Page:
⁞ A selection of UK-based emerging photographers to watch (III) ⁞

© Jill Quigley, Untitled, from the series Cottages of Quigley’s Point. © Jill Quigley, Untitled, from the series Cottages of Quigley’s Point. © Oliver Smith, Untitled, from the series Looking for Ghosts. © Oliver Smith, Untitled, from the series Looking … Continue reading ⁞ A selection of UK-based emerging photographers to watch (III) ⁞

⁞ Identities defined by stereotipied ideas of nationality ⁞

Street Level Photoworks‘ upcoming exhibition is called Common Ground: New Documentary Photography from Scotland & Wales and is promoted as a show that brings together “diverse themes and ideas associated with distinctive national and cultural visual inspiration, this collective exhibition … Continue reading ⁞ Identities defined by stereotipied ideas of nationality ⁞

٠ Some Graduates Speak Photography ٠

Every year around this time there’s a fuzz in the visual arts in the UK due to all the Graduate shows. Journalists, gallery owners, collectors, travel the country to meet new flesh. By this time, Source photographic review also does its own show, an online showcase of the photography graduates from all over the UK. It’s a great way to see the trends in the academic world  (in case you’re interested in that) but, more important, to find visual artists who clearly stand out for the simple reason that they have their own language: they speak photography. Here’s my own … Continue reading ٠ Some Graduates Speak Photography ٠

┐ Ksenia Burnasheva’s Singles └

This work was suggested to me by Rotem Rozental, the working bee at the SIP blog :) The following is a re-post of Ksenia Burnasheva’s project Singles. © Ksenia Burnasheva, from the project Singles, 2009 – ongoing “I was born in an industrial city in the middle of the European part of Russia called Ufa where I was raised and spent most of my teenage years before moving to England six years ago. I moved from Ufa to Cambridge, where I studied foundation level art at the Cambridge School of Visual and Performing Art after which I then moved to … Continue reading ┐ Ksenia Burnasheva’s Singles └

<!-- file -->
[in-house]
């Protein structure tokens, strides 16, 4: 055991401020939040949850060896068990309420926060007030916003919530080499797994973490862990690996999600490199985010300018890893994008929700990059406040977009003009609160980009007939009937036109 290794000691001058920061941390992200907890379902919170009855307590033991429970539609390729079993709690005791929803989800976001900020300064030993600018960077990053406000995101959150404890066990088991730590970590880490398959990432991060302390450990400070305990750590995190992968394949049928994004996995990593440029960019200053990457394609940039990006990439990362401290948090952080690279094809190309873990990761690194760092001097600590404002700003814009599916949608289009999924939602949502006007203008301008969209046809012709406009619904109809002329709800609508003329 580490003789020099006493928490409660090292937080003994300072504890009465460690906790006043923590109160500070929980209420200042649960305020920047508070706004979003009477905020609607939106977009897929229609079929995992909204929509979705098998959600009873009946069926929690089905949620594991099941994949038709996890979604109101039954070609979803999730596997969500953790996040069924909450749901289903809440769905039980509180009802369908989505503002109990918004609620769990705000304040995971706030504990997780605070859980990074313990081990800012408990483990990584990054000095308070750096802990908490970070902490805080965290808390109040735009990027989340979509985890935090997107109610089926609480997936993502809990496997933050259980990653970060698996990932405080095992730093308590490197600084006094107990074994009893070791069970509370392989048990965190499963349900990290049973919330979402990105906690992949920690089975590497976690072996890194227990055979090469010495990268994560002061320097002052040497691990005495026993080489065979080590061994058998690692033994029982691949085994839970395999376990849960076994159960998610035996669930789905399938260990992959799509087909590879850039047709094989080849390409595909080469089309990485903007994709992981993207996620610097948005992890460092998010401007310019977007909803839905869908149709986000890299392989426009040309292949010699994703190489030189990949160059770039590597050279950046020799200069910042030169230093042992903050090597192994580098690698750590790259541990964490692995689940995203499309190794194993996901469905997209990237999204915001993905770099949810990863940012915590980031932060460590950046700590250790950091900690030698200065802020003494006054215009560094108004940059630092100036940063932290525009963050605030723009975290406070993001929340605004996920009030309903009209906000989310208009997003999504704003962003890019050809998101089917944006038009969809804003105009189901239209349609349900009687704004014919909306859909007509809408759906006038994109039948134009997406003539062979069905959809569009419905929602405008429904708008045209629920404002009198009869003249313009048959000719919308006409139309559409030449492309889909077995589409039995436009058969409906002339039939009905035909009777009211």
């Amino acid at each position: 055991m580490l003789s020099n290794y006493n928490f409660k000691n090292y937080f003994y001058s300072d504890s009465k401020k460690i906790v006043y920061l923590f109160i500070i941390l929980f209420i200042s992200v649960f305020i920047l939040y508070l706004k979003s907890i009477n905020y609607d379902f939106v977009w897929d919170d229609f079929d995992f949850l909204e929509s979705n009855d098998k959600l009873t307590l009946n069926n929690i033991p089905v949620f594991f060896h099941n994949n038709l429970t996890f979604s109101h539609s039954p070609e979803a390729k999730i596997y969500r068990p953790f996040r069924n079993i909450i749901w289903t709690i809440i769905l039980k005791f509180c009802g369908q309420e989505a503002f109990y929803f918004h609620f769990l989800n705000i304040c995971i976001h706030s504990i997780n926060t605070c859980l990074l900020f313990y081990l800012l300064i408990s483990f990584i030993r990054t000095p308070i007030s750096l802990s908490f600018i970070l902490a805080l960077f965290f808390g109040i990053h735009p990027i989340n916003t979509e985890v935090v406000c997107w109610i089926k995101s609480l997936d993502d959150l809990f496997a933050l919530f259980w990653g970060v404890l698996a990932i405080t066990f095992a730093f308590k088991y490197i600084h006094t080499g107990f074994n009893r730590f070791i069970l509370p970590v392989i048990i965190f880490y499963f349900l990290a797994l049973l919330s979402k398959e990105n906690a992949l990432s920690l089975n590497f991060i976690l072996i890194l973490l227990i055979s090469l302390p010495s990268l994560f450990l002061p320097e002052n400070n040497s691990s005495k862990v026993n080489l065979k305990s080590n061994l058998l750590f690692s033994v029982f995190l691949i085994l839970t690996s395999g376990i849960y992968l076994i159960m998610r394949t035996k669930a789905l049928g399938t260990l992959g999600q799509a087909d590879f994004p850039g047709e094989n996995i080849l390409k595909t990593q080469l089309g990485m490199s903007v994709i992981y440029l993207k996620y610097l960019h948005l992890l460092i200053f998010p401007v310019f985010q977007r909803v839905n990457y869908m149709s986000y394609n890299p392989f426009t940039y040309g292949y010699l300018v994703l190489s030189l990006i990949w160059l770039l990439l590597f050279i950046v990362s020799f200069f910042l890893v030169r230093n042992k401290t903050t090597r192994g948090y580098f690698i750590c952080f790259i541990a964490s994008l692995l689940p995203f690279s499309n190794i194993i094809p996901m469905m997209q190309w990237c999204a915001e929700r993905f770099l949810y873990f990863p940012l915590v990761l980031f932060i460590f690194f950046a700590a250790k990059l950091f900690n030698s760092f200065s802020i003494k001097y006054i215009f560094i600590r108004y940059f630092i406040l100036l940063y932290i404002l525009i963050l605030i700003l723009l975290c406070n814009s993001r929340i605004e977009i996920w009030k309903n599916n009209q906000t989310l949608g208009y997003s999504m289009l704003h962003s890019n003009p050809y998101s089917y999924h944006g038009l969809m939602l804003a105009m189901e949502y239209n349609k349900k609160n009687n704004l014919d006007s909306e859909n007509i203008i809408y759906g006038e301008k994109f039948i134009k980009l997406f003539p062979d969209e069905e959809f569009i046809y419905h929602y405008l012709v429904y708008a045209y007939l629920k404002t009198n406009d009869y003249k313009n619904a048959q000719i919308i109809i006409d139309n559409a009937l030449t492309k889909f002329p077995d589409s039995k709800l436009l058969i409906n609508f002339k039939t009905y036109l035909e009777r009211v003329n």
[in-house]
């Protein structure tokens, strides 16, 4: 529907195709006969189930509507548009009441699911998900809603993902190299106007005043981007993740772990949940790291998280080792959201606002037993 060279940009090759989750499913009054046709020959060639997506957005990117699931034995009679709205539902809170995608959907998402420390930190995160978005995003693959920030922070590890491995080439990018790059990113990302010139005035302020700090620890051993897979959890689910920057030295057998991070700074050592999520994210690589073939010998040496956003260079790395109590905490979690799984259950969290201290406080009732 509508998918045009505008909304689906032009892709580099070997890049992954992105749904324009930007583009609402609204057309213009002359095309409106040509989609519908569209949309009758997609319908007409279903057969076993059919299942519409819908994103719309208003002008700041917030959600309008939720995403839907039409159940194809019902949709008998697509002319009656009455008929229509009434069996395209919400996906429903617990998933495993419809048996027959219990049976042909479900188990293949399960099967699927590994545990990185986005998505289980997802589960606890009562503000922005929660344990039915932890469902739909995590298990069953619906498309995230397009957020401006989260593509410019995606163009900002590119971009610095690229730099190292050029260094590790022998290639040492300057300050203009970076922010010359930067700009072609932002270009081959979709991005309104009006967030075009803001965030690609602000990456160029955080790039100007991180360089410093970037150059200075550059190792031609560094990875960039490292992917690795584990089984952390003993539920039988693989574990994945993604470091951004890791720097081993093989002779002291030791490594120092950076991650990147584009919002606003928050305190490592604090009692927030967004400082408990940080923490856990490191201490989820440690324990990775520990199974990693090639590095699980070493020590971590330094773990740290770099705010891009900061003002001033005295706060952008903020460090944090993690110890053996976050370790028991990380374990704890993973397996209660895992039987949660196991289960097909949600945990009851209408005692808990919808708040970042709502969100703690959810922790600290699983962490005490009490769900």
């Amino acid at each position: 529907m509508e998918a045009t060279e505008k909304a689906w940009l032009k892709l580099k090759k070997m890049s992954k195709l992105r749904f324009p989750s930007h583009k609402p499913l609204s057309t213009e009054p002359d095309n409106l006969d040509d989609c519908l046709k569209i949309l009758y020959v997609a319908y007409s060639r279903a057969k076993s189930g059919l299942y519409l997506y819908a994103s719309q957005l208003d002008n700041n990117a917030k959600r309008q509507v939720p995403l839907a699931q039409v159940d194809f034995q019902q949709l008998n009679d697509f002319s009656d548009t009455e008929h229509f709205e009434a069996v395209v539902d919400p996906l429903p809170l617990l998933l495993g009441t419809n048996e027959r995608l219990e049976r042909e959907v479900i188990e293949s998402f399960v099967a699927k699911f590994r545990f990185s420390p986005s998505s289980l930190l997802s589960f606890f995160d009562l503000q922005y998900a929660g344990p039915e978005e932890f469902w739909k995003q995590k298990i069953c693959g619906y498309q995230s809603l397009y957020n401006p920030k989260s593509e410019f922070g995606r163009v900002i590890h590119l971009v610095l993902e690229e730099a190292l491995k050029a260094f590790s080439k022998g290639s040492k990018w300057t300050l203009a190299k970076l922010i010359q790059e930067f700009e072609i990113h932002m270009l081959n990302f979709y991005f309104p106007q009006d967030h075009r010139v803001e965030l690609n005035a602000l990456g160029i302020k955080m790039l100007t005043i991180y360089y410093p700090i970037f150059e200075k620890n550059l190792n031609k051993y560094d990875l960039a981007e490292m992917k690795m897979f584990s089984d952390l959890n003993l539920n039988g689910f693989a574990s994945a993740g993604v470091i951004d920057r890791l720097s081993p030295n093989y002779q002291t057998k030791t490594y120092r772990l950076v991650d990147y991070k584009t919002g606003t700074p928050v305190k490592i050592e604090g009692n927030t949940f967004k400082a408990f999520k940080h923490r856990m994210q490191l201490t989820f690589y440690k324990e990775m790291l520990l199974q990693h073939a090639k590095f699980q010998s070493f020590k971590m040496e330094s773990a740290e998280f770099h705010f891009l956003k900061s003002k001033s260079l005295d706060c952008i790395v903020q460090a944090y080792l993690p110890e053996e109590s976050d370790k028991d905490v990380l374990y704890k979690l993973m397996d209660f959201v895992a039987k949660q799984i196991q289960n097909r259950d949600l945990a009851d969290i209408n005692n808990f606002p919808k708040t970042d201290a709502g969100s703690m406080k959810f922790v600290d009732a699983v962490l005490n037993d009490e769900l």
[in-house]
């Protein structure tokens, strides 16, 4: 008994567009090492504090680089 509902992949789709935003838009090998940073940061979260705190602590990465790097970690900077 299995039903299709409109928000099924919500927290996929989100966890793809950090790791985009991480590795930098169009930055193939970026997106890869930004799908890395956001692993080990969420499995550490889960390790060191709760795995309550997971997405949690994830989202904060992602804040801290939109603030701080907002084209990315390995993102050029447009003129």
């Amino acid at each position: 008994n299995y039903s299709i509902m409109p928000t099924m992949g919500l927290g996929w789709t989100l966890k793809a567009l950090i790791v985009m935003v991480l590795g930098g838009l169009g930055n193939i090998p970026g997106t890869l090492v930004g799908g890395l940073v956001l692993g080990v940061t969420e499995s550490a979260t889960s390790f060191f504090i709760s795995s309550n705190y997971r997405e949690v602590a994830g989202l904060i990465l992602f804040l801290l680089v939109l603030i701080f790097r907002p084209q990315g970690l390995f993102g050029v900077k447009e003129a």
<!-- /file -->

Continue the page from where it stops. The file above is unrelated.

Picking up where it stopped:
┐ Will Jennings └

© Will Jennings, Untitled, from the series Tumbling Blocks, 2011 “As an intuitive response to the sudden death of my mother last summer I walked down the Suffolk coast, reconsidering the landscape of my childhood through the eyes of an adult, mourner and artist. Concrete cubes sporadically emerged along the route, sole man-made interjections in a landscape of permanent flux. As I walked through fog they offered perspective, their staccato rhythm implied passing time, their angular form suggested a grid and attempted rationalisation of chaotic, uncontrollable nature. I read the cubes as monolithic stelae. Blank vessels into which I store … Continue reading ┐ Will Jennings └

┐ Mary Stark – Searching for Celluloid └

Abandoned, discarded, unwanted film is woven into handmade artefacts and photographic prints are created in the darkroom from constructed negatives. Time becomes an integral element, with each print or object measuring a duration of film. This recent work explores the materiality of photography and film in the digital age and creates a dialogue between the still frame and the moving image. Mary Stark is searching for celluloid. It’s an exploration that, paradoxically, began in the digital space. “I was interested in working digitally with video,” says Stark, who recently completed an MA in Photography at MMU. “Then I realised that, … Continue reading ┐ Mary Stark – Searching for Celluloid └